Arizona lawmaker Rusty Bowers to receive Presidential Citizens Medal
On the 2-year anniversary of the Jan. 6, 2021, Capitol attack, Rusty Bowers — who resisted Trump’s efforts to overturn the 2020 election in Arizona — will receive the nation’s second-highest civilian award
On the two-year anniversary of the Jan. 6, 2021 U.S. Capitol attack, Arizona Speaker of the House Rusty Bowers — who resisted former President Donald Trump’s efforts to overturn the 2020 election in his state — will be given the nation’s second-highest civilian honor.
President Joe Biden will award Bowers and 11 other individuals the Presidential Citizens Medal on Friday at a ceremony in Washington, the White House announced Thursday. The group will be the award’s first living recipients since 2012, when then-President Barack Obama honored civil rights activist and U.S. senator Harris Wofford.
The White House’s announcement came the day after the Deseret News first reported Bowers would be receiving the award.
“I am not often speechless,” Bowers told the Deseret News. “It’s an honor, for sure.”
The 12 recipients each “demonstrated courage and selflessness” surrounding the Jan. 6, 2021 attack on the Capitol. Recipients include Eugene Goodman, the Capitol police offer who guided Sen. Mitt Romney, R-Utah, and others to safety; Al Schmidt, a former Republican city commissioner in Philadelphia who rejected voter fraud claims in his city; and Jocelyn Benson, former Michican secretary of state who, alongside Bowers, received the John F. Kennedy Profile in Courage Award last year.
Brian Sicknick, a Capitol Police officer who died shortly after the Jan. 6 attack, will also be honored posthumously.
Bowers testified before the Jan. 6 committee last June, in which he recounted pressure from Trump, attorney Rudy Giuliani and Rep. Andy Biggs, R-Ariz., to illegally overturn election results in his state, which Biden won. Bowers’ resistance — and later decision to offer his testimony after being subpoenaed — cost Bowers his seat in the Arizona state Legislature.
In his testimony, Bowers said Trump called him on a Sunday, shortly after Bowers returned from a Latter-day Saint church service. Trump told Bowers he should replace the state’s electors with those favoring Trump.
“I said, ‘Look, you’re asking me to do something that is counter to my oath,’” Bowers testified.
Bowers testified that his faith was central to his decision. “It is a tenet of my faith that the Constitution is divinely inspired … and so for me to do that because somebody just asked me to is foreign to my very being,” he said. “I will not do it.”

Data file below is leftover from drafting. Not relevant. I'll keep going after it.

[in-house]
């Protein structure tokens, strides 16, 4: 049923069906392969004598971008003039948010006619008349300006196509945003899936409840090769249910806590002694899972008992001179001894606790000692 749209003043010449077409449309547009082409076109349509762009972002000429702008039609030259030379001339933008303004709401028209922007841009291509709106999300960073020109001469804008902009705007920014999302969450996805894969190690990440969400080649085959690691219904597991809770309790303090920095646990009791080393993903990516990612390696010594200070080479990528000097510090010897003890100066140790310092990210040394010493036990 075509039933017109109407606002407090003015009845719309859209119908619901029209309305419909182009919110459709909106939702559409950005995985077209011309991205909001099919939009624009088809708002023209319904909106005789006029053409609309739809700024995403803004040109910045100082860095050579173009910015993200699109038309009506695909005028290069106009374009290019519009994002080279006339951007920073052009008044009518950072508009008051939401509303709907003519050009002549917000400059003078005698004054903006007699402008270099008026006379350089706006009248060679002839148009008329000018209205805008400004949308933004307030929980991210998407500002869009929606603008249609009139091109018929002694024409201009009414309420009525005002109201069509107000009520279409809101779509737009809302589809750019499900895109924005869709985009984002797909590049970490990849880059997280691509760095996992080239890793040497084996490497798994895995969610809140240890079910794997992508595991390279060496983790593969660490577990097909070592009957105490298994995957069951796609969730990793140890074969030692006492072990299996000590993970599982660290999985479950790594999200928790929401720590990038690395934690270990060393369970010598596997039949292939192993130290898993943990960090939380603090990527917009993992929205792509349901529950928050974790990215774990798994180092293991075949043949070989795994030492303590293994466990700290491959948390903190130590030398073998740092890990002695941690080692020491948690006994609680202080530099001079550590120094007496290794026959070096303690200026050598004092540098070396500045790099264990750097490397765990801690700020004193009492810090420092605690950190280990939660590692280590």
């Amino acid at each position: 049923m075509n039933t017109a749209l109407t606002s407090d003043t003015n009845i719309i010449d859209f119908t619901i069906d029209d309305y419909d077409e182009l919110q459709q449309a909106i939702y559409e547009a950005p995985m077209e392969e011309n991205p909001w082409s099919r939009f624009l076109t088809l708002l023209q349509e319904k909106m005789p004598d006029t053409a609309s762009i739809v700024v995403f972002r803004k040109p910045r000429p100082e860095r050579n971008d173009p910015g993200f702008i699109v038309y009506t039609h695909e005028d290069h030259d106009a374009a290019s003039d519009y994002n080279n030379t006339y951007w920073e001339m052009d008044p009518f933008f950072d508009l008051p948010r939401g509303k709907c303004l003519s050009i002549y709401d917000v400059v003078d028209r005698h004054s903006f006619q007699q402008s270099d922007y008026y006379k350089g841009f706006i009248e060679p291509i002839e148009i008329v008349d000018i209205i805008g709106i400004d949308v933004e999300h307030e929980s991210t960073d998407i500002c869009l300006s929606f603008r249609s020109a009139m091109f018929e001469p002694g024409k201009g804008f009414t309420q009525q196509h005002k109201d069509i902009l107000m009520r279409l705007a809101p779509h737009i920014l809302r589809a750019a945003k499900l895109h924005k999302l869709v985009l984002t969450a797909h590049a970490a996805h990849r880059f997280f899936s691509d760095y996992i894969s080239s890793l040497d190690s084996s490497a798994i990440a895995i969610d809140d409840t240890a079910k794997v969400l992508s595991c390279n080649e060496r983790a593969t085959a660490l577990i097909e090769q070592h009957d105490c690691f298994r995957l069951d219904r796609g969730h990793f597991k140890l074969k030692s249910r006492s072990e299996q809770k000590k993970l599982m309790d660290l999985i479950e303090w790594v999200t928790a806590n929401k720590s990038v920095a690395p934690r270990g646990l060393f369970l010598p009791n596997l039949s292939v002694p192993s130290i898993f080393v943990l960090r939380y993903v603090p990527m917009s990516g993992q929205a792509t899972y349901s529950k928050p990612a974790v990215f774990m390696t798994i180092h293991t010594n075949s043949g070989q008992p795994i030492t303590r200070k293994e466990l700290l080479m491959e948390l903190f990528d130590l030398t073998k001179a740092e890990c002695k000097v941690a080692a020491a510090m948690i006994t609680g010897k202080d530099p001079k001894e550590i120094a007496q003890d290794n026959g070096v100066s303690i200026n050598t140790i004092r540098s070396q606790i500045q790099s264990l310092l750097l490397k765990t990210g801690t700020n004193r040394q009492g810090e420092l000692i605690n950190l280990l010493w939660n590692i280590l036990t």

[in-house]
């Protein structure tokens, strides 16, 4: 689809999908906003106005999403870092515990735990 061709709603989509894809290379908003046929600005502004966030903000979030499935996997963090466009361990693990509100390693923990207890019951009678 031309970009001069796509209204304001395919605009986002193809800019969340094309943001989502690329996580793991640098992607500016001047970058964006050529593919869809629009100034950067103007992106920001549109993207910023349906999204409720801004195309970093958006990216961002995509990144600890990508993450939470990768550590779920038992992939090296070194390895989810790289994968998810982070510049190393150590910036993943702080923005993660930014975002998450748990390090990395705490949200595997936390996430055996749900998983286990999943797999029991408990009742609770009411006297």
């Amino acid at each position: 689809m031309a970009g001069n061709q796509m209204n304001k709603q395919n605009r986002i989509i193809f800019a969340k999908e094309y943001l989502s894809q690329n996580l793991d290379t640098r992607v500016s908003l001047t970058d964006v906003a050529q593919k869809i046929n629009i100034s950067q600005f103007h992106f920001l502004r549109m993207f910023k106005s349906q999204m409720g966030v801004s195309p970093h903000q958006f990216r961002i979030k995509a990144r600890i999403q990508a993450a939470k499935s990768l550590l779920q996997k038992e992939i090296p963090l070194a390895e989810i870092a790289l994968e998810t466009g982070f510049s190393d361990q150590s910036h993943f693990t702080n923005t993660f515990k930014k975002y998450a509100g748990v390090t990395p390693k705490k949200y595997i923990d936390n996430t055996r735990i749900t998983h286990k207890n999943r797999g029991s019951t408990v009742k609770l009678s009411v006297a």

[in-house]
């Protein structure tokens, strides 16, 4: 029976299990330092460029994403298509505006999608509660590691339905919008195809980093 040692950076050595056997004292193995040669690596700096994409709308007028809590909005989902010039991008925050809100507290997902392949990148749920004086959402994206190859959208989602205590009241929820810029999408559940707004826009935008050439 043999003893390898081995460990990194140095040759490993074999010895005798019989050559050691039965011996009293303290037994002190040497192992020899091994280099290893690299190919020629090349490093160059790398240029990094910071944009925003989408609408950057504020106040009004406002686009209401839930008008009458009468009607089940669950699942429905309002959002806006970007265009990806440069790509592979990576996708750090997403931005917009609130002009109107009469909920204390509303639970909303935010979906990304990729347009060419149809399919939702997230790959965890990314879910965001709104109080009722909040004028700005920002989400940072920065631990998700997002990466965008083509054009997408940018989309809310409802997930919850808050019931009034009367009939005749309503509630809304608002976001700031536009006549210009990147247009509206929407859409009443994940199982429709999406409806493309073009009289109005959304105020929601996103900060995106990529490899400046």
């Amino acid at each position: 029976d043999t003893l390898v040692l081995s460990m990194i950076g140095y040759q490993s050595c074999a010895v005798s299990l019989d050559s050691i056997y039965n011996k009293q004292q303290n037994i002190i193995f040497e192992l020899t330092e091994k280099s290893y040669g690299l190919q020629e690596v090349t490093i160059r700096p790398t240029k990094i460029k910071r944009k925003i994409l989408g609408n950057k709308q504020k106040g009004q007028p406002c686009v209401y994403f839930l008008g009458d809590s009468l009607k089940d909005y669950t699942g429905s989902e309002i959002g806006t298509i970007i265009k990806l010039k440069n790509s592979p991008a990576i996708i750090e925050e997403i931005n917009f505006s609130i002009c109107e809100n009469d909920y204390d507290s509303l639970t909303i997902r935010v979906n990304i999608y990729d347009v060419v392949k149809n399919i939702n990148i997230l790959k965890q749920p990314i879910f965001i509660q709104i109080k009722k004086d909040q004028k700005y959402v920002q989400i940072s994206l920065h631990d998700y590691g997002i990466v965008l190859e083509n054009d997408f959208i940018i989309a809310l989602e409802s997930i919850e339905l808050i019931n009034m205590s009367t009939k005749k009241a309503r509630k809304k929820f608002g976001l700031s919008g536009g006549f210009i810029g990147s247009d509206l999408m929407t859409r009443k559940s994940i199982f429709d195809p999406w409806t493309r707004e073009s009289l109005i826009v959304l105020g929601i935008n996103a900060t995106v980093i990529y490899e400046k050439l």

Within days of his testimony, both Trump and the Arizona GOP chairwoman endorsed Bowers’ primary opponent, David Farnsworth. Bowers eventually lost in the GOP primary to pro-Trump candidate Farnsworth, who claimed the 2020 election was “stolen” by way of a “conspiracy headed up by the devil himself.”
Since losing the election, Bowers has become more vocal in his criticism of his party. He’s called the Republican Party in Arizona “dysfunctional” and Trump’s efforts to overturn his lost election “fascism.” He’s also compared Trump’s takeover of the GOP to the Taliban resurgence in Afghanistan.
“I’ve joked and said the party has taken Kabul and I’m on the last plane out to Uzbekistan,” he told the Deseret News in August.
Bowers’ involvement with the Jan. 6 committee was scorned by many fellow Republicans, who saw the investigation as being weaponized by Democrats. Bowers has defended his decision to testify on multiple occasions. Similarly, when asked if this week’s ceremony — on the two-year anniversary of the Jan. 6 riot — was a political ploy by the Biden administration, Bowers demurred.
“In the political world, everything has possible connotations. Everybody reads in ulterior motives,” he said. “I’m not going to speak to the president that way. I don’t care who he is. He’s the president. ... I think it’s a better example to be gracious and recognize that he is the president.”
The Presidential Citizens Medal is the second-highest award offered to U.S. civilians, behind only the Presidential Medal of Freedom. It is awarded to “citizens of the United States of America who have performed exemplary deeds of service for their country or their fellow citizens.” It was established by President Richard Nixon in 1969.
Bowers was informed of Biden’s decision via a phone call from a member of the White House staff.
“I said, ‘How can I help you?’” Bowers recalled. “He said, ‘Well, I’m calling from the White House.’”
“I said, ‘Not again,’” Bowers joked, referring to his phone call with Trump. “The last time wasn’t so fun.”
The ceremony is scheduled for Friday at noon MST in Washington.
Bowers served in the Arizona Senate from 1997-2003 and again from 2015 until the present. He is a graduate of Brigham Young University and is an accomplished artist. He concludes his tenure in the Arizona Senate this month.
This story will be updated.